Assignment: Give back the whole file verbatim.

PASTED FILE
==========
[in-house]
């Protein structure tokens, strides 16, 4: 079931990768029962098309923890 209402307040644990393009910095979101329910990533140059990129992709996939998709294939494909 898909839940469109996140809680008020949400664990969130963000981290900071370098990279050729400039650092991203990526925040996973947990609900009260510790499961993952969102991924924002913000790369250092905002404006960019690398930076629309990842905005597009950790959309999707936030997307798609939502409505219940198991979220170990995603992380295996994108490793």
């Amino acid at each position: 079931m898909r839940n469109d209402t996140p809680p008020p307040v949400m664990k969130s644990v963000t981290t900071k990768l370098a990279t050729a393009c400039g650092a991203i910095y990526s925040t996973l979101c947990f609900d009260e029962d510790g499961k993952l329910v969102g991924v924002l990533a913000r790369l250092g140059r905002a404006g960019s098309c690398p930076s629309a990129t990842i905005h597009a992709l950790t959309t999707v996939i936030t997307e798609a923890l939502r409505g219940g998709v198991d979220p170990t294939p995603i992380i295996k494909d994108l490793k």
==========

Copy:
[in-house]
């Protein structure tokens, strides 16, 4: 079931990768029962098309923890 209402307040644990393009910095979101329910990533140059990129992709996939998709294939494909 898909839940469109996140809680008020949400664990969130963000981290900071370098990279050729400039650092991203990526925040996973947990609900009260510790499961993952969102991924924002913000790369250092905002404006960019690398930076629309990842905005597009950790959309999707936030997307798609939502409505219940198991979220170990995603992380295996994108490793």
């Amino acid at each position: 079931m898909r839940n469109d209402t996140p809680p008020p307040v949400m664990k969130s644990v963000t981290t900071k990768l370098a990279t050729a393009c400039g650092a991203i910095y990526s925040t996973l979101c947990f609900d009260e029962d510790g499961k993952l329910v969102g991924v924002l990533a913000r790369l250092g140059r905002a404006g960019s098309c690398p930076s629309a990129t990842i905005h597009a992709l950790t959309t999707v996939i936030t997307e798609a923890l939502r409505g219940g998709v198991d979220p170990t294939p995603i992380i295996k494909d994108l490793k």